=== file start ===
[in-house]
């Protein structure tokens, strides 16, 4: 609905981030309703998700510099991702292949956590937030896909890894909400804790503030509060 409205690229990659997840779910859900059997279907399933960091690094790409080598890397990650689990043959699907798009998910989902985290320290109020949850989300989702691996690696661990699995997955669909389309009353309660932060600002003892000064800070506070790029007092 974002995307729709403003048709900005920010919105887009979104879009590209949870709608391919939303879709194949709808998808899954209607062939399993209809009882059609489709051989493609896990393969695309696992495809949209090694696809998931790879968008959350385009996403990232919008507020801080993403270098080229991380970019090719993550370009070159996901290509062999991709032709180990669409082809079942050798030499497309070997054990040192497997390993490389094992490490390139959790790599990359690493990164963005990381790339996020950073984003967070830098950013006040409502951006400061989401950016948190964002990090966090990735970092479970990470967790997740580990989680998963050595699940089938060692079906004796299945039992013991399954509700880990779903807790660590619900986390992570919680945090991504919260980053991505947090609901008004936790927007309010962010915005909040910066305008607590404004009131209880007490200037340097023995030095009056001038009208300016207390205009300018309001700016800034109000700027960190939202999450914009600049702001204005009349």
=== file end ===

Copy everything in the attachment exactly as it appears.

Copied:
[in-house]
């Protein structure tokens, strides 16, 4: 609905981030309703998700510099991702292949956590937030896909890894909400804790503030509060 409205690229990659997840779910859900059997279907399933960091690094790409080598890397990650689990043959699907798009998910989902985290320290109020949850989300989702691996690696661990699995997955669909389309009353309660932060600002003892000064800070506070790029007092 974002995307729709403003048709900005920010919105887009979104879009590209949870709608391919939303879709194949709808998808899954209607062939399993209809009882059609489709051989493609896990393969695309696992495809949209090694696809998931790879968008959350385009996403990232919008507020801080993403270098080229991380970019090719993550370009070159996901290509062999991709032709180990669409082809079942050798030499497309070997054990040192497997390993490389094992490490390139959790790599990359690493990164963005990381790339996020950073984003967070830098950013006040409502951006400061989401950016948190964002990090966090990735970092479970990470967790997740580990989680998963050595699940089938060692079906004796299945039992013991399954509700880990779903807790660590619900986390992570919680945090991504919260980053991505947090609901008004936790927007309010962010915005909040910066305008607590404004009131209880007490200037340097023995030095009056001038009208300016207390205009300018309001700016800034109000700027960190939202999450914009600049702001204005009349």